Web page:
The Long Run

By Matt Long, with Charles Butler
312 pp. Rodale Books. $15.99.

The phrase “to rest on one’s laurels” is a poor association for Matt Long. Sure, like many, Long’s early background chronicled in “The Long Run” includes the occasional blip of middle age sedentary. Periodically, the former Iona college basketball player has relented to a more comfortable lifestyle. The nicknames “Beer Belly Matty” and “Fatty Long” were earned. However, these episodes don’t define Long for … long. With age forty looming, the future Boston Marathon Qualifier and Iron Man “Matt Long” changes his tune. Meanwhile, Long’s professional resume marks successful longevity as both a bar owner and New York City firefighter. His personal life reflects the values of tight-knit family Catholicism. One of nine kids, Long grows up attending private school, and memories of attending church and fond Christmas gatherings are recounted. From a relationship perspective, Long enjoys his bachelorhood. He maintains he’s on the search for the future Mrs. Long; however, in the meanwhile, he’s perfectly fine with playing the field. It seems Long’s life is moving along splendidly. Until, on December 22, 2005, he gets run over by a bus.

“The Long Run” can be grim. Bleak. Long paints a picture of hopelessness. It’s a nearly effortless task, really, as Long and Butler deftly describe the hardships endured. In December, Long was progressing on his bike, en route to meeting friends for a training stint at a pool. It was freezing outside. Long was relegated to his bike due to an ongoing NYC transit strike. A chartered bus 2 lanes to his left makes a fast and unexpected turn to the right, directly into Long. The outcome’s horrendous. Long’s found underneath the center portion of the bus, behind the front axle. He’d been gored by the bike’s seat post. Personally, the following words were a persistent consideration through to the book’s conclusion, Long was “…open from the base of my penis down to my anus, and my rectum had been torn.”. Also, a broken femur, tibia, and a shattered pelvis. The list of Long’s injuries is endless. In the first two days following the accident, he received 69 units of blood. His doctor’s initial assessment put the survival odds at less than 5%.

It strikes me that some criticism for “The Long Run” assails Long for his descriptions of his athletic prowess and casual dalliances prior to the accident. First, Long does share some bad with that good, making many references for his love of basketball, but more humble ability to play the sport. Regarding his romantic episodes, my interpretation was Long illustrating the young, vibrant NYC lifestyle he relished, and then, in a moment, gone. In it’s place, this person’s forced to carry, at all times, a colostomy bag, constantly filling with bodily waste (associated odor included). The bag was a result of a doctor’s attempt to stop stool from pooling in Long’s pelvis while trying to control the loss of blood. The doctor assessed Long would need it for up to 12 months but, also, he may very well need it permanently. For awhile, the book’s dark tone is attributed to “the bag”. So, indeed, a blistering fall from grace.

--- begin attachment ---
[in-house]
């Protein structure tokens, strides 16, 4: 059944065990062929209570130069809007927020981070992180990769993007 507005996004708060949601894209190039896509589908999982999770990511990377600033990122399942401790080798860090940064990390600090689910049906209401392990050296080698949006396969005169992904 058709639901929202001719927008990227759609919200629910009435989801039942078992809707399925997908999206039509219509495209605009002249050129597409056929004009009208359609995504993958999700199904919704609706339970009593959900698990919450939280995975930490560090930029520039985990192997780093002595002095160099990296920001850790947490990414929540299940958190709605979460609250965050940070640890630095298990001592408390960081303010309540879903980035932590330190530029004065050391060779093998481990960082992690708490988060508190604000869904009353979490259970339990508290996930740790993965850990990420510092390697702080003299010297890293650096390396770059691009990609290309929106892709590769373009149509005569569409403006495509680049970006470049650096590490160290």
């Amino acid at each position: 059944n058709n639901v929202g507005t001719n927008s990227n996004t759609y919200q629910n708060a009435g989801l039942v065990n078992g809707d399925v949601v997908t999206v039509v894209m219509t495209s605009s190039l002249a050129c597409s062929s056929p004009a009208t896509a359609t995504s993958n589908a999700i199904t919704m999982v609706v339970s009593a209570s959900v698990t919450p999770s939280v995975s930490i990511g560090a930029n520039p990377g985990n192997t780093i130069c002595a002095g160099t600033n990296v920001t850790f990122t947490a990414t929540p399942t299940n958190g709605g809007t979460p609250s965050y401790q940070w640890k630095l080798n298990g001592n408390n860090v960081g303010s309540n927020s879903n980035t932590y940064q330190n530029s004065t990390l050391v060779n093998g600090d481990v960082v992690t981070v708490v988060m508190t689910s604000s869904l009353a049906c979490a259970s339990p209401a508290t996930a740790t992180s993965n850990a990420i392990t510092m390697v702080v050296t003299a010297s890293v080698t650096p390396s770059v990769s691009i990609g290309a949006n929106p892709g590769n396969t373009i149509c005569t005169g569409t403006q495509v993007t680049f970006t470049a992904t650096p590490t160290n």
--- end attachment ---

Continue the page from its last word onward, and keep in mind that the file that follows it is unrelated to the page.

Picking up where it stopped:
Physical and occupational therapy begins 18 days after the accident. The first steps are small. Trying to swallow. Sitting up in bed. Standing. Into May, progress was slow but real. Long begins walking, or more accurately, shuffling. On May 24th, Long, with colostomy bag in tow, checks out of the hospital and returns to his apartment. To assist Long, his younger brother, Eddie, moves in. While rehabilitation continues, depressive episodes settle in. It cannot be understated the many references to Long’s support group called out in “The Long Run”. Family, friends, co-workers, politicians, strangers, etc. This mass of people proves essential in Long’s recovery. Approximately a year after the accident, Long undergoes colostomy takedown surgery (i.e., removing “the bag”). The surgery was expected to take a couple hours but would last 13 due to unanticipated scar tissue. Ultimately, the surgery’s a success (although the preparedness for it and later rehabilitation are better left undescribed).

Long’s outlook brightens. His “shuffle” hastens. While still difficult to describe his pace as “running”, Long begins doing just that, albeit slowly. First, a 17:24 mile. Then, incredibly, nearly 3 years following the accident, Long finishes the New York City Marathon in 7 hours and 21 minutes. Finally, this “new” Matt Long was flourishing once again.


#DidYouKnow courtesy “The Long Run”: Muscles can atrophy without use in as little as a couple weeks. (A good reason to always remain vigilant in prevention of the common cold.)

#Follow Matt Long Here and Charles Butler Here